Laparoscopic Adjustable Gastric Banding

 

Laparoscopic Adjustable Gastric Band surgery is a purely restrictive surgical procedure in which an adjustable Silastic (silicone) band, is placed laparoscopically around the upper stomach to create a small pouch with a narrowed outlet. 

Your JFK for Life bariatric surgeon will help you decide which of the available bands would be right for you.

Single Incision Laparoscopic Surgery

 

Also known as the SILS Procedure. Rather than the traditional four to five small incisions, a single small incision is used at the entry point. All surgical instruments are placed through this small incision located in the left abdomen at umbilicus (known as the belly button) 

Capella Procedure

 

The Banded Gastric Bypass (The Capella Procedure) is a minimally invasive bariatric surgical procedure that adds an additional restrictive component to the bypass. A non-adjustable band is placed at the end of the gastric pouch to help maintain restriction. It offers the consistency of the bypass surgery with the permanence of a band.

Sleeve Gastrectomy

 

Vertical sleeve gastrectomy works mainly by reducing stomach volume. During surgery, the stomach is divided vertically and 80 to 85 percent of it is removed. What is left is a long vertical "sleeve" that is shaped like a banana. The nerves to the stomach and the outlet valve (pylorus) remain intact to preserve the functions of the stomach while reducing the volume it is able to hold.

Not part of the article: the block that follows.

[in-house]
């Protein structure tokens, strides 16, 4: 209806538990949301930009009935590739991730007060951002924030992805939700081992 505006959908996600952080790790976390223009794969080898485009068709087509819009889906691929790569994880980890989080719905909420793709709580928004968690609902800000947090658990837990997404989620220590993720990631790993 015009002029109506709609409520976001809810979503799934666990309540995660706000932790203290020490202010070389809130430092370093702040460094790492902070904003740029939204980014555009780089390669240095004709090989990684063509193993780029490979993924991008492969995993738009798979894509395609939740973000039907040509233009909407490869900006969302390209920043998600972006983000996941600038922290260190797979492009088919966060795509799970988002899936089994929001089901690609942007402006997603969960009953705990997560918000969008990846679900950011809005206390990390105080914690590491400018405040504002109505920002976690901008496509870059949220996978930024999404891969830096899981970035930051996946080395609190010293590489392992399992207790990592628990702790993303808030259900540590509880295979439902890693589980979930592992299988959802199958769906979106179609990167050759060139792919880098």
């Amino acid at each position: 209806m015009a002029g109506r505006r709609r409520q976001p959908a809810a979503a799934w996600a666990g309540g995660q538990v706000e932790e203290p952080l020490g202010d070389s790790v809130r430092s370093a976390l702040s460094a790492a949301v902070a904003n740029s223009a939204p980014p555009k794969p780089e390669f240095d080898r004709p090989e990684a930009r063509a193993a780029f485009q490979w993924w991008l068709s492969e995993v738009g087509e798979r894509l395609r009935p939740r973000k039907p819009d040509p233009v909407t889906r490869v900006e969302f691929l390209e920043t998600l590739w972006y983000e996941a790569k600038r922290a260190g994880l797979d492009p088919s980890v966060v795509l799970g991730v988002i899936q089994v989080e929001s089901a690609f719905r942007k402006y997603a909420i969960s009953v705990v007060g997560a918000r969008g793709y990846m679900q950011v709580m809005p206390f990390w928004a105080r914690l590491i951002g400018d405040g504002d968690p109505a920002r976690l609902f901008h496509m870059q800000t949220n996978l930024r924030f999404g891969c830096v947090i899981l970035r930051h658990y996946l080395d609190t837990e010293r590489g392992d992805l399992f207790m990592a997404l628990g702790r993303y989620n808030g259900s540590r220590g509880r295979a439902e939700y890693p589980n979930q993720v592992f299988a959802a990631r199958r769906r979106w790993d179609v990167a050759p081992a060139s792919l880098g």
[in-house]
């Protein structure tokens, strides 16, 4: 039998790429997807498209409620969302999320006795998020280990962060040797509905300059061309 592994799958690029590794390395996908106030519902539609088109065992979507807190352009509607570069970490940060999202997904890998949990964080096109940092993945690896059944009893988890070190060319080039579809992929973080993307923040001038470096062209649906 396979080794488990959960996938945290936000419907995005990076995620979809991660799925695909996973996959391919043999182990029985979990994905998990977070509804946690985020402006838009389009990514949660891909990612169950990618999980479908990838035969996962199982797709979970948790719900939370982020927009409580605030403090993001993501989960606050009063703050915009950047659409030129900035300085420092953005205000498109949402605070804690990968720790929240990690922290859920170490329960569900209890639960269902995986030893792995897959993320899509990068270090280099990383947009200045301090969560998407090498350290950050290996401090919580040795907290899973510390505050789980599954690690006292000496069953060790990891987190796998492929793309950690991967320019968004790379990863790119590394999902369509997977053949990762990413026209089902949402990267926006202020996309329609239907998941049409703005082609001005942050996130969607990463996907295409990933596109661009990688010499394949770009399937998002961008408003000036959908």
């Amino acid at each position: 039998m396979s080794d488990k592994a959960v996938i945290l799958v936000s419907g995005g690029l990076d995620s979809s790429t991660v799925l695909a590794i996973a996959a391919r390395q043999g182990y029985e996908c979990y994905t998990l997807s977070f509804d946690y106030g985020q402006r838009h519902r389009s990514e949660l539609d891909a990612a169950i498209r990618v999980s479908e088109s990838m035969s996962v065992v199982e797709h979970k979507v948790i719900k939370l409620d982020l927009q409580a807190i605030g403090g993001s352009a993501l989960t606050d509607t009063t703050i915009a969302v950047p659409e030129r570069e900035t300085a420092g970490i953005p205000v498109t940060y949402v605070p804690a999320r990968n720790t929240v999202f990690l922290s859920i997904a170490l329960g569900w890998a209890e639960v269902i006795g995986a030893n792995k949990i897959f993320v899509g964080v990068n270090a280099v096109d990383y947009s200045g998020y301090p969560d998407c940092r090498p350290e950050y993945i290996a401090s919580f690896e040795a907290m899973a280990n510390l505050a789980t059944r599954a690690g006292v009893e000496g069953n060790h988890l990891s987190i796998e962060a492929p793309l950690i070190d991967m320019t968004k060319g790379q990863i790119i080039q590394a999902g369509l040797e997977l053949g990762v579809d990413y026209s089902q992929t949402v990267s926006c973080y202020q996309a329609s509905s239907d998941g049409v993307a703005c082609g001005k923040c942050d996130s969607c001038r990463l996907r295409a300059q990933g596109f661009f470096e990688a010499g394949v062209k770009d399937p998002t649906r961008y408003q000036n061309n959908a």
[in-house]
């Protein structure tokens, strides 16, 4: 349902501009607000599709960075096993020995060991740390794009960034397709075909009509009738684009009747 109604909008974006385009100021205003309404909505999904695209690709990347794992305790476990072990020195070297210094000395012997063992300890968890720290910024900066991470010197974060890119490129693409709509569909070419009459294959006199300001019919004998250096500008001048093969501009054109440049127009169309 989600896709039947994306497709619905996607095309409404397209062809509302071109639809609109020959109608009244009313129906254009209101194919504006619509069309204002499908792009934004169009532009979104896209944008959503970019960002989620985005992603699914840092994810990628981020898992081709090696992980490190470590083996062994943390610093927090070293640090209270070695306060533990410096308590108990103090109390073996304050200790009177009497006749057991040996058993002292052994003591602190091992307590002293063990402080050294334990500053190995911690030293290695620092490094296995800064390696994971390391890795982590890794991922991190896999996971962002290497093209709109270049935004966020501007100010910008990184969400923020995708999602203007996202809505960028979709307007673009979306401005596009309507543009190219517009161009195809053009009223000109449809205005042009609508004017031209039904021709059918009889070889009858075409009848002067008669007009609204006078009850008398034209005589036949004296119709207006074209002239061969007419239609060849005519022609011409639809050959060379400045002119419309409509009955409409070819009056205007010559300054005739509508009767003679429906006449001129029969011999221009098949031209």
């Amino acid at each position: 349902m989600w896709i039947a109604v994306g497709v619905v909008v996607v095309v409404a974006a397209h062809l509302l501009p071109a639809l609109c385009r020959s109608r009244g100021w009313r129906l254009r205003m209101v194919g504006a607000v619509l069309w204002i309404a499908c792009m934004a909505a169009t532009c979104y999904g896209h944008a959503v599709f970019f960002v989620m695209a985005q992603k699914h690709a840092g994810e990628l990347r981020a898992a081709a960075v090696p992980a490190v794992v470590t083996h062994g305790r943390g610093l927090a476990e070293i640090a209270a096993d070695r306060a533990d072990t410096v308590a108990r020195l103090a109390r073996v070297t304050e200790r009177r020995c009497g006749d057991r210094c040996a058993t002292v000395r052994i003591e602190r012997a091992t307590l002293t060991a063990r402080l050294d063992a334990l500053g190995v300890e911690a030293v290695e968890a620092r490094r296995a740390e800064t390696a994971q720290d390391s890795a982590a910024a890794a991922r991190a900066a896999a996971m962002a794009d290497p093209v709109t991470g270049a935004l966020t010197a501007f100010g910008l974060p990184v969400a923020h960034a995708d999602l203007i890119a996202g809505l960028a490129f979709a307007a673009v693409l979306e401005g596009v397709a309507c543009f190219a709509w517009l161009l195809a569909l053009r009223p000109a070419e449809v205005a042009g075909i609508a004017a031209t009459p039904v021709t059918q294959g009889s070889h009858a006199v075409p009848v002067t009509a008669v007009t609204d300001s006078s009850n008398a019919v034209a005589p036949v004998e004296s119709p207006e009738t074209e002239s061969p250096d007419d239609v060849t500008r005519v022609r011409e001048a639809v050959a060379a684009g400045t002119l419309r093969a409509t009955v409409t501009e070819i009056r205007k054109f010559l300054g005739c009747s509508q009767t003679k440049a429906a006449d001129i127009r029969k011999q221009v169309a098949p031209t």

Open Versus Minimally Invasive SurgeryTechniques

 

Bariatric surgery has been performed for decades. For most of those years, surgeons performed bariatric surgery using an open technique, which required a long incision and traditional medical instruments. 

As medical technology evolved, the laparoscopic or minimally invasive technique was introduced and widely adopted. Using the minimally invasive technique, a surgeon performs the same operation, but creates several ¼ to ½ inch incisions and uses long-handled instruments. This technique is associated with faster recovery, less pain, and less scarring.

Both approaches have similar success rates in reducing excess weight and improving or resolving co-morbid conditions.

Considerations

 

Not all patients are candidates for the laparoscopic approach, just as not all bariatric surgeons are trained to perform this less-invasive method.

In some patients, the laparoscopic, or minimally invasive, technique cannot be used. Here are reasons why you may have an open procedure, or that may lead your surgeon to switch from laparoscopic to open:

  • Prior abdominal surgery that has caused dense scar tissue
  • Inability to see organs
  • Bleeding problems during the procedure

The American Society for Metabolic and Bariatric Surgery recommends that laparoscopic bariatric surgery should be performed only by surgeons who are experienced in both laparoscopic and open bariatric procedures. The surgeons at JFK for Life meet these criteria.